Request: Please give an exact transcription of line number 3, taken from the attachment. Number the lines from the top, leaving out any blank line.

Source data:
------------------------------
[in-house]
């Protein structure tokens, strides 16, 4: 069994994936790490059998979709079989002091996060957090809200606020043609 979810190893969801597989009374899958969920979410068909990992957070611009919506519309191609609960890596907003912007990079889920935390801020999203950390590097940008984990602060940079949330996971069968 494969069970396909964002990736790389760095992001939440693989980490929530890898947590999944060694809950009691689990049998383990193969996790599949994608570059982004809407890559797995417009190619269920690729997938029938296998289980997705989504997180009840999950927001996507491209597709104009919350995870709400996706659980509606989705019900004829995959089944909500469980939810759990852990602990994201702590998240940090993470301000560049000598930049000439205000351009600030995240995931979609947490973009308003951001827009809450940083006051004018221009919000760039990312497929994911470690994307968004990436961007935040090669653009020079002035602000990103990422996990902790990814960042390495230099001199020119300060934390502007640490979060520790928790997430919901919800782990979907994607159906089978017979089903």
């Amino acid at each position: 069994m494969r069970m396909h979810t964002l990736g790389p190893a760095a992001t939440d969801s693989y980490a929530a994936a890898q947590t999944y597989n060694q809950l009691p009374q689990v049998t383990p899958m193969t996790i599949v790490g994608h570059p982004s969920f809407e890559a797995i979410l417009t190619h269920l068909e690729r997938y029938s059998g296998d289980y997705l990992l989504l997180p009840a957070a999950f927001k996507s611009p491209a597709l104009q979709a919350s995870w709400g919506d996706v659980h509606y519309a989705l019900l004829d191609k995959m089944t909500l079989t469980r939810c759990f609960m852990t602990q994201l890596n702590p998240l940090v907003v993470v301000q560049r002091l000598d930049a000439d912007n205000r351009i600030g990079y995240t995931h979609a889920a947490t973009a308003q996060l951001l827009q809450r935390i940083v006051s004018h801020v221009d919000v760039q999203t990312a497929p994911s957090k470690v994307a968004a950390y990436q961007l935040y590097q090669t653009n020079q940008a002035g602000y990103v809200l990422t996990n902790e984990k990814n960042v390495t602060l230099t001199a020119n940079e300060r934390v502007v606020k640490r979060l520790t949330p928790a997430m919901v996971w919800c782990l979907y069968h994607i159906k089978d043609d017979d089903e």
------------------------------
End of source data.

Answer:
């Amino acid at each position: 069994m494969r069970m396909h979810t964002l990736g790389p190893a760095a992001t939440d969801s693989y980490a929530a994936a890898q947590t999944y597989n060694q809950l009691p009374q689990v049998t383990p899958m193969t996790i599949v790490g994608h570059p982004s969920f809407e890559a797995i979410l417009t190619h269920l068909e690729r997938y029938s059998g296998d289980y997705l990992l989504l997180p009840a957070a999950f927001k996507s611009p491209a597709l104009q979709a919350s995870w709400g919506d996706v659980h509606y519309a989705l019900l004829d191609k995959m089944t909500l079989t469980r939810c759990f609960m852990t602990q994201l890596n702590p998240l940090v907003v993470v301000q560049r002091l000598d930049a000439d912007n205000r351009i600030g990079y995240t995931h979609a889920a947490t973009a308003q996060l951001l827009q809450r935390i940083v006051s004018h801020v221009d919000v760039q999203t990312a497929p994911s957090k470690v994307a968004a950390y990436q961007l935040y590097q090669t653009n020079q940008a002035g602000y990103v809200l990422t996990n902790e984990k990814n960042v390495t602060l230099t001199a020119n940079e300060r934390v502007v606020k640490r979060l520790t949330p928790a997430m919901v996971w919800c782990l979907y069968h994607i159906k089978d043609d017979d089903e």